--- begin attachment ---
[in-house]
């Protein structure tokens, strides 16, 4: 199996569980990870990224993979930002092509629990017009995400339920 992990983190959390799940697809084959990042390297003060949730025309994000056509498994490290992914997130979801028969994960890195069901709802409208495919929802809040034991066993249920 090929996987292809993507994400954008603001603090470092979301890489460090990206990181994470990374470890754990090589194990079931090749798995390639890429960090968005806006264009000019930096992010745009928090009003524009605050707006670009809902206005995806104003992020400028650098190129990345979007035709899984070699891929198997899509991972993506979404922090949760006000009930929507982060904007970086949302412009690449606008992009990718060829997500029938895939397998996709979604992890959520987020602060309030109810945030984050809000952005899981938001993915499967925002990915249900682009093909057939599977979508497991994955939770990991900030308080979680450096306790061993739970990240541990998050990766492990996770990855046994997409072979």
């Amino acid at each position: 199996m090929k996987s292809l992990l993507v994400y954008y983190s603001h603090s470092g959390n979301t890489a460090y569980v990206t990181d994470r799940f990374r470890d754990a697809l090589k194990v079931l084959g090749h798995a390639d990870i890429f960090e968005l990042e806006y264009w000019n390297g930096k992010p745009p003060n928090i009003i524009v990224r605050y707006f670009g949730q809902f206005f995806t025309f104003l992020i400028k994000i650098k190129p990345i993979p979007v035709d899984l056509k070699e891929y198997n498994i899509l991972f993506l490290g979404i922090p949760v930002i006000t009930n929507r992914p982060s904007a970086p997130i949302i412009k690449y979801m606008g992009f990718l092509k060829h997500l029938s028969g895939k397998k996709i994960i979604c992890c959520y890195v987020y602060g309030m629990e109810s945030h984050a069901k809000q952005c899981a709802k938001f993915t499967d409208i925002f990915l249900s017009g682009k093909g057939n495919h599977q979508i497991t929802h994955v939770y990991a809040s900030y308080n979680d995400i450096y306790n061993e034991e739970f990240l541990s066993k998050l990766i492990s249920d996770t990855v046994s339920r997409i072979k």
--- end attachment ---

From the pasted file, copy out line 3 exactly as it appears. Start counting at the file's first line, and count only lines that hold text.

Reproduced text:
């Amino acid at each position: 199996m090929k996987s292809l992990l993507v994400y954008y983190s603001h603090s470092g959390n979301t890489a460090y569980v990206t990181d994470r799940f990374r470890d754990a697809l090589k194990v079931l084959g090749h798995a390639d990870i890429f960090e968005l990042e806006y264009w000019n390297g930096k992010p745009p003060n928090i009003i524009v990224r605050y707006f670009g949730q809902f206005f995806t025309f104003l992020i400028k994000i650098k190129p990345i993979p979007v035709d899984l056509k070699e891929y198997n498994i899509l991972f993506l490290g979404i922090p949760v930002i006000t009930n929507r992914p982060s904007a970086p997130i949302i412009k690449y979801m606008g992009f990718l092509k060829h997500l029938s028969g895939k397998k996709i994960i979604c992890c959520y890195v987020y602060g309030m629990e109810s945030h984050a069901k809000q952005c899981a709802k938001f993915t499967d409208i925002f990915l249900s017009g682009k093909g057939n495919h599977q979508i497991t929802h994955v939770y990991a809040s900030y308080n979680d995400i450096y306790n061993e034991e739970f990240l541990s066993k998050l990766i492990s249920d996770t990855v046994s339920r997409i072979k």